Sunday, April 12, 2009

Webcomic Styles: Flat Vs. Zone

Here are two concepts. I'll leave it to chance whether they prove useful and spread.

They are Flat Webcomics and Zone Webcomics.

Neither is superior, but comics often go well with one and not the other.

Flat Webcomics are built around the concept of the web page, particularly in how it resembles a page from a book.

Among their features:
  • Basic to design
  • Primarily two-dimensional
  • Almost no texture
  • Good for simple, clean layouts and comics with 2D styles
  • Often good for short form comics
  • Tend to accommodate"foreign" elements, like ads and widgets, more easily
  • The comic is a central feature surrounded by lesser features
Flat webcomics owe a lot of their traditions to comic books and newspapers.
Zone Webcomics (I might call them Space Webcomics if it didn't sound like science fiction) exploit the 3D possibilities of the web, as well as dynamic images, from animation to video to 3D effects.
Among their typical features:
  • Comprehensive, site-wide design planning
  • Greater use of web technology
  • Texture and a"makes you want to touch it"sensation
  • Visual depth
  • Interactive objects that go beyond standard links
  • Often, the feel of a portal to another destination
  • Even if the comic doesn't bleed from a defined space on the set, its attributes do, from color to icons to spot art to buttons and other dashboard objects designed to enhance the feel of the comic, and compliment it
Zone webcomics at first seem to derive elements from television, but they are very much an internet phenomenon.
Some comics blend elements of both zone and flat, with mixed results.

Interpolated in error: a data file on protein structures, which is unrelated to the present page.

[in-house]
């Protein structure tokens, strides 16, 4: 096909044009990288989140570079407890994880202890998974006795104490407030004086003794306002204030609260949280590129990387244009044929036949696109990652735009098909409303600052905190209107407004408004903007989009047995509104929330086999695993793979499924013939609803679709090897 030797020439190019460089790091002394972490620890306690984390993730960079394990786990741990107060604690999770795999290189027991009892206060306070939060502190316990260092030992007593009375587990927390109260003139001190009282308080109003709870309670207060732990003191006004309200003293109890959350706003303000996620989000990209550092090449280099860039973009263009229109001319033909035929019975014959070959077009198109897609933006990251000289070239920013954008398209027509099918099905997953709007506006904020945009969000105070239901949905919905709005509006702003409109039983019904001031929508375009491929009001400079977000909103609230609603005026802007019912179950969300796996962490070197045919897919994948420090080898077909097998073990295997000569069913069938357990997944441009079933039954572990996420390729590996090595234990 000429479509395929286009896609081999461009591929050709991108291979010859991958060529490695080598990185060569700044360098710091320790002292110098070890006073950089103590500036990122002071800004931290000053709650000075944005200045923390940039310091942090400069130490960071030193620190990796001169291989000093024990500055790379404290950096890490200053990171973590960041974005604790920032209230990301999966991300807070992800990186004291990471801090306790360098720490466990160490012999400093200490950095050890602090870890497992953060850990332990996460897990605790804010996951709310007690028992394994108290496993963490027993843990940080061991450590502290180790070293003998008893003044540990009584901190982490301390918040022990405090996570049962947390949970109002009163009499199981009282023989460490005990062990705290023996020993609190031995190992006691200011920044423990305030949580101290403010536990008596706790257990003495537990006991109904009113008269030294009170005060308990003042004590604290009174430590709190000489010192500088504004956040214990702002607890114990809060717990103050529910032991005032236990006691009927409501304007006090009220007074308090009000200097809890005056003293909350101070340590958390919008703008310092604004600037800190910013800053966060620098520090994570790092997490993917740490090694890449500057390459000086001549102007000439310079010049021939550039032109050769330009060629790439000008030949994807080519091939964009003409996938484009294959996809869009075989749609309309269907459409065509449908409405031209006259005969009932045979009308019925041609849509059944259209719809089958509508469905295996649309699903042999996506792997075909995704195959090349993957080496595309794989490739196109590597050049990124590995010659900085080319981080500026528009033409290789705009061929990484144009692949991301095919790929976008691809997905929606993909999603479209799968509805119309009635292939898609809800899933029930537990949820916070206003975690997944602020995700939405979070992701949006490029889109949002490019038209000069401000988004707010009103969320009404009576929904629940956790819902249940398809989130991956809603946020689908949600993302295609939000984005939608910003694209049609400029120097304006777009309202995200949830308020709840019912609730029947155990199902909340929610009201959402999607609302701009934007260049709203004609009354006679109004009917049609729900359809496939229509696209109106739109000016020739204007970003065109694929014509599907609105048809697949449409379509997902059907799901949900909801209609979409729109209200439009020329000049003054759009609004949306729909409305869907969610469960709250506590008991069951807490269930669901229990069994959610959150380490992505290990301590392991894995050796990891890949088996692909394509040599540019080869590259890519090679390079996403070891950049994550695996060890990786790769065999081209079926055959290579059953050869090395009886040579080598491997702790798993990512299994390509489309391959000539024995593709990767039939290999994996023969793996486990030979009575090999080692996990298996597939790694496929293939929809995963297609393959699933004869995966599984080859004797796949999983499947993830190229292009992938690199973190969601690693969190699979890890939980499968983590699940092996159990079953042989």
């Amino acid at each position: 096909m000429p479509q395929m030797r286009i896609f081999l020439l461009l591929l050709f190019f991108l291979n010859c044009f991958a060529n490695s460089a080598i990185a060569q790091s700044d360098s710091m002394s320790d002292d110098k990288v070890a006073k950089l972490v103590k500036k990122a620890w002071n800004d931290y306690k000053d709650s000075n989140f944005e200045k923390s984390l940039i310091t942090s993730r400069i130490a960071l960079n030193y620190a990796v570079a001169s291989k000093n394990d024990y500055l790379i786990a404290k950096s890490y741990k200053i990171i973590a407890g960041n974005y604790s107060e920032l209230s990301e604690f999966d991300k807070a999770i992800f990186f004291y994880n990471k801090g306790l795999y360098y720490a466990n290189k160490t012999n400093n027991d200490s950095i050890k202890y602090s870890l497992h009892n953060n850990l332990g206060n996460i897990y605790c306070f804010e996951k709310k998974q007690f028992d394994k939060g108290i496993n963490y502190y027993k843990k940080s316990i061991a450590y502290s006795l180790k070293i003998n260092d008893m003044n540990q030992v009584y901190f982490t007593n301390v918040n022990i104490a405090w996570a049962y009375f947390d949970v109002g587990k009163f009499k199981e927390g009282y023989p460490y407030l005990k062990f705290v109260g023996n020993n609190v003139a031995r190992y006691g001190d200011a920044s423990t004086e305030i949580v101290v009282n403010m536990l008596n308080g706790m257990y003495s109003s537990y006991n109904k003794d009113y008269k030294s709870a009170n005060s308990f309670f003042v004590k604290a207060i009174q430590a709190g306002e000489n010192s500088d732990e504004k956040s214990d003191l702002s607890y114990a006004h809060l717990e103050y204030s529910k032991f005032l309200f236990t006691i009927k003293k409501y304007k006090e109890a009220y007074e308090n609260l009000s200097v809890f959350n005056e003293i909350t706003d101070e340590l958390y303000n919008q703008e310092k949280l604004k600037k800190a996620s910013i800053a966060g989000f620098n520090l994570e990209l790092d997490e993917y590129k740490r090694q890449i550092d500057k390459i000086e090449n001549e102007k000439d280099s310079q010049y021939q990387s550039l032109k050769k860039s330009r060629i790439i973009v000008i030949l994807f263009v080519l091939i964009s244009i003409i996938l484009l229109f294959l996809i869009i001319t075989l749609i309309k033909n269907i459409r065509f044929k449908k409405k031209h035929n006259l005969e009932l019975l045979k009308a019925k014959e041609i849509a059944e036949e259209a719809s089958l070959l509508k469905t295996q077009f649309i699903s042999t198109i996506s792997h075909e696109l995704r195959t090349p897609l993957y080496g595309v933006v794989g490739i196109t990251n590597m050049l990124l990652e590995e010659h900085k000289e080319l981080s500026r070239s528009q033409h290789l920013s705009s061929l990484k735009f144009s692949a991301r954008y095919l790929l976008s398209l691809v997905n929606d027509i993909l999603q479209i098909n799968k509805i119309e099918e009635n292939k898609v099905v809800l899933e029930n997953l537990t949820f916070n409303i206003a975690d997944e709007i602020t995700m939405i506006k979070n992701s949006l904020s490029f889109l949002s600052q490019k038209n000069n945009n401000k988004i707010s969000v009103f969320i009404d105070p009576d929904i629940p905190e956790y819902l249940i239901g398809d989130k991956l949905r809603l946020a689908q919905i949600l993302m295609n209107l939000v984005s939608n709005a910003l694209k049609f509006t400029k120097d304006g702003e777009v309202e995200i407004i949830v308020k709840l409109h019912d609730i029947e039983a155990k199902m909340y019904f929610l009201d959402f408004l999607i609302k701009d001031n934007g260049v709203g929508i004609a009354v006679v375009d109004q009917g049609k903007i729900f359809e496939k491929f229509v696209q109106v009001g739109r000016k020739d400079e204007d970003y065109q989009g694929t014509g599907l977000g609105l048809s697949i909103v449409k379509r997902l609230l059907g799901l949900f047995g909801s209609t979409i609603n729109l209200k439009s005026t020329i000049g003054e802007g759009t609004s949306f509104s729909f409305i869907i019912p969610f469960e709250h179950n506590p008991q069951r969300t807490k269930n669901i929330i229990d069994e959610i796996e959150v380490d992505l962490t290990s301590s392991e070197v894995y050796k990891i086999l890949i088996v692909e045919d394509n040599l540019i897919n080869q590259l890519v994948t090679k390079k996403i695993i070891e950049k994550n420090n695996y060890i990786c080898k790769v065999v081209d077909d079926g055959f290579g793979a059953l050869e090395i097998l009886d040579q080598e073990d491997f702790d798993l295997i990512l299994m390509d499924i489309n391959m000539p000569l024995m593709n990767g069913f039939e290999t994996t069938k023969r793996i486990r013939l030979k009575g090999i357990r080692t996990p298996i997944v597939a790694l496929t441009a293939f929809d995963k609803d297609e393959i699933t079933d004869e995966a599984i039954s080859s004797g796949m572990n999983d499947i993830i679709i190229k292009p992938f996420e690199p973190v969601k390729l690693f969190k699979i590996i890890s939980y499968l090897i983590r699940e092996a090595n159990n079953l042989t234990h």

Knowing the difference between these approaches can help you determine which you favor when developing a site for a comic. I've seen comics that are arbitrarily fancy (zone type) and overblown compared to the comic that's offered, and I have seen highly dynamic, full page, long form comics that are made underwhelming by placement within a plain template.
Ideally, the correct match enhances your comic and reader experience. A three panel, newspaper style black and white is not going to benefit much from heavy atmosphere, but applying the subtleties of the flat page to color palette, grid, font selection and proportions can make a simple page seem sublime.


It would be nice to provide examples of outstanding successes in both forms, but I am saving them for future discussions. Instead, I'll have have to ask these comics to be good sports as I say harsh things about their design:

Looking for Group doesn't have their comic on the landing page, so is of mixed value as an example, but it's certainly descended into being one of the worst webpage designs I have seen. An endless parade of savage juxtapositions, clashing design elements and mixed time periods brings the destruction of the zone through reckless grafting.
Goblins is stuck in limbo. Not sure what it's trying to be, it makes a smaller mess than LFG, but designer confusion is obvious. The Donation button amidst the goblin paraphernalia says it all. Could be outstanding if it was cleaned up.

Obviously, straddling Page and Zone is a tough challenge, and while elements of one can work in the other, random mingling invites trouble.